University of Vermont Extension 
Department of Plant and Soil Science

Winter News Article

Dr. Leonard Perry, Extension Professor
University of Vermont
Each year the best of the new flowers, blooming the first year from seed, are chosen as winners by the All-America Selections program.  There are four winning flowers for 2011 including a blanket flower, an ornamental kale, a scarlet sage, and a viola.

‘Arizona Apricot’ is a gaillardia or blanket flower with a new color for its typical daisy flowers.  The 3-inch wide flowers are a rich apricot with yellow edges.  There are many flowers through much of the season on compact plants only about a foot high.  Since it is short, it is best used in containers, at the fronts of beds, or in mass. 

Although this is a perennial, this gaillardia blooms from seeds the first year so acts like an annual and can be judged in this program.  Removing old flowers may encourage more blooms. This plant requires little maintenance, and once established tolerates drought.  It begins bloom about 12 weeks from sowing seeds.  Like the other winning flowers, this one prefers full sun.

‘Glamour Red’ is an ornamental kale with frilly or fringed leaves.  Heads, about a foot wide when mature, are bright purple in the center surrounded by green and then dark purple leaves on the outside.  Leaves are not waxy so are more shiny than many kales.  They begin coloring when night temperatures fall below 55 degrees (F) for two weeks, and plants are at least 3 month from sowing.  It is a “cool season” award winner, good for growing in the north where it is frost tolerant into November.  Also it is the first kale, either edible or ornamental, to win in the 78 years of the All-America Selections program.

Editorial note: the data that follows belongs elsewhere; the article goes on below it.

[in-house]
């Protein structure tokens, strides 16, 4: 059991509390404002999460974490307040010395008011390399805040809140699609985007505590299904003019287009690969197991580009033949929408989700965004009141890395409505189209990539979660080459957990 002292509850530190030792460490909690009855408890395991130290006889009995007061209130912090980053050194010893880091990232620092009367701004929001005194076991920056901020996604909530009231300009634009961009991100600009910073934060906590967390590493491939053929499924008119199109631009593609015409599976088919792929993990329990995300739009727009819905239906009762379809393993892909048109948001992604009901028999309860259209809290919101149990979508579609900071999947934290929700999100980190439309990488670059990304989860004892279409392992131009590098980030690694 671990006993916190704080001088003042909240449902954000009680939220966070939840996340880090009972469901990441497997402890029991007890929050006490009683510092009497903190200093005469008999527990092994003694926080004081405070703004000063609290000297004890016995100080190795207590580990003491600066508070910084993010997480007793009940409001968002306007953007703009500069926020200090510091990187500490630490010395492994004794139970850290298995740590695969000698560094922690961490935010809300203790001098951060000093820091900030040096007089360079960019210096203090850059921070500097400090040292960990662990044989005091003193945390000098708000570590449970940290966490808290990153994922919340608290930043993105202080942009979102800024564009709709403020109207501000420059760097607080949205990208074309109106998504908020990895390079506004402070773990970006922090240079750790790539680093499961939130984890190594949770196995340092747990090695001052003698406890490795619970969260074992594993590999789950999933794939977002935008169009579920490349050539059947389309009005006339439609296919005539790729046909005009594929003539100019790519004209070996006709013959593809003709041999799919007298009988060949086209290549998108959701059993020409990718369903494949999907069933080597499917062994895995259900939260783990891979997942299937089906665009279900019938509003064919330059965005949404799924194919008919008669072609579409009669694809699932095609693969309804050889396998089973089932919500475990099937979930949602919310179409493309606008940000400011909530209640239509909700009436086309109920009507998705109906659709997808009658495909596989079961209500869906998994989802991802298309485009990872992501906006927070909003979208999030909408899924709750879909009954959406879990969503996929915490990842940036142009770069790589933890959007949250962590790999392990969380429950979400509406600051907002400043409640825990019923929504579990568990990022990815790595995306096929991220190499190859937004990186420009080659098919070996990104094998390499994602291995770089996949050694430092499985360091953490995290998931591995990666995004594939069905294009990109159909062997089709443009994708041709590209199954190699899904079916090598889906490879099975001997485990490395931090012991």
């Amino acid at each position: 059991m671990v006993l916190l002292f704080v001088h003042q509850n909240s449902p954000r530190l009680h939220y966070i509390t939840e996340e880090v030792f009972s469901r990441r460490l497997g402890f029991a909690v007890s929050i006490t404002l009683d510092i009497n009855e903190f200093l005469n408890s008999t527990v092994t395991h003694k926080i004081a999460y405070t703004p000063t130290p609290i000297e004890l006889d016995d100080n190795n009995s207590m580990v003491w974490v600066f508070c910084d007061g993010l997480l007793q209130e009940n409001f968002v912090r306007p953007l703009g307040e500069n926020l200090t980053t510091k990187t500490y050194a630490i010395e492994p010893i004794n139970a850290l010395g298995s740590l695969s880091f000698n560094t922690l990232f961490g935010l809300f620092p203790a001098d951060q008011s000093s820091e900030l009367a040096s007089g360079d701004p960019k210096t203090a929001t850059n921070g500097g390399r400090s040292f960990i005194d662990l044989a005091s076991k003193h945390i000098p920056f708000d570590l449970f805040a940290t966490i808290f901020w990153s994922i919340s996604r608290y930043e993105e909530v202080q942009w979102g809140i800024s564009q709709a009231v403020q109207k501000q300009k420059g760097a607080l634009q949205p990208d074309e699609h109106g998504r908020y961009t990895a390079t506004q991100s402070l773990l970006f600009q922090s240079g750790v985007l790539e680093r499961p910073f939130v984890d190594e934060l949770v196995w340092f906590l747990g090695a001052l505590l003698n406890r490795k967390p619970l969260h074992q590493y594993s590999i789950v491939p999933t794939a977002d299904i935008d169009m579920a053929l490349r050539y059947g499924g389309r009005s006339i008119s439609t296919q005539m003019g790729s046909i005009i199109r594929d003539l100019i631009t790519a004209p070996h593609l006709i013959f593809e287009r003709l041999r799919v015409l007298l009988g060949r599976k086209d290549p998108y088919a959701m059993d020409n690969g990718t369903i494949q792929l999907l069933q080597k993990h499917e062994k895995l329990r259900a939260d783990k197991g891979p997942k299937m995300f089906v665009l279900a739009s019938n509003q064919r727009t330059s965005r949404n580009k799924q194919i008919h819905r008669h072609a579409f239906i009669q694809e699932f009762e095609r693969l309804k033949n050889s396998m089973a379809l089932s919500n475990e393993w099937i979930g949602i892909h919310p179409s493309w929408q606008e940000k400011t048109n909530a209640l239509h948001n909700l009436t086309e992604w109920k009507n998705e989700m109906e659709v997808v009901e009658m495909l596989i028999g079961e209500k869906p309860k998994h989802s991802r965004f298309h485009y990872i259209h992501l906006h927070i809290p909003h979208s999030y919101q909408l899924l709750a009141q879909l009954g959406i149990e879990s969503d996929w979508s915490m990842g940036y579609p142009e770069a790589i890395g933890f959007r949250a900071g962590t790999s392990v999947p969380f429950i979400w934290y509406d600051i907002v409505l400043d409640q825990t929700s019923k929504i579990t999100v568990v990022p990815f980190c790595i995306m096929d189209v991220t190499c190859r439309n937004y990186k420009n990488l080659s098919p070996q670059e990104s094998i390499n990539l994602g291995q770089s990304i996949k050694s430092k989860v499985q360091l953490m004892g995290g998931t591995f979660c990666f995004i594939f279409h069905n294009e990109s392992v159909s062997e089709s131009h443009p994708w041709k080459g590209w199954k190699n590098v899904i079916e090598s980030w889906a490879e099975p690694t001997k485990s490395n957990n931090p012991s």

‘Summer Jewel Red’ is a scarlet sage type of salvia with many flowers beginning early and continuing through the season.  The half-inch flowers are on spikes 18 to 20 inches tall, on compact plants about 16 inches wide at most.  The bright red flowers are not only colorful but attractive to hummingbirds, and hold up well in rain and wind.  It begins bloom about two weeks earlier than similar salvia, about 50 days from sowing.  Use it to add color to mixed containers and borders, or in mass plantings for a knock-out effect.

‘Shangri-La Marina’ is a viola—similar to a pansy only with smaller flowers.  Flowers on this new selection are just over an inch wide, and as with other violas bloom early in the season.  This one blooms even earlier than most, only 70 days from sowing, and continues through much of the season.  The light blue flowers have a dark blue center (“face”) surrounded by a white border.  Although a biennial (living for two years), this viola blooms the first year and if it survives over winter will rebloom the second spring as well.  Space the 6-inch high compact plants about 8 to 12 inches apart along the fronts of beds, or use in pots on porches and patios. 

Photos of these, and more All-America Selections winners in both vegetables and flowers, can be found online ( Other recent flower winners include the purple coneflower ‘PowWow Wild Berry’, ‘Mesa Yellow’—another low gaillardia only yellow, ‘Moonsong Deep Orange’ African marigold, and a couple new double zinnias.

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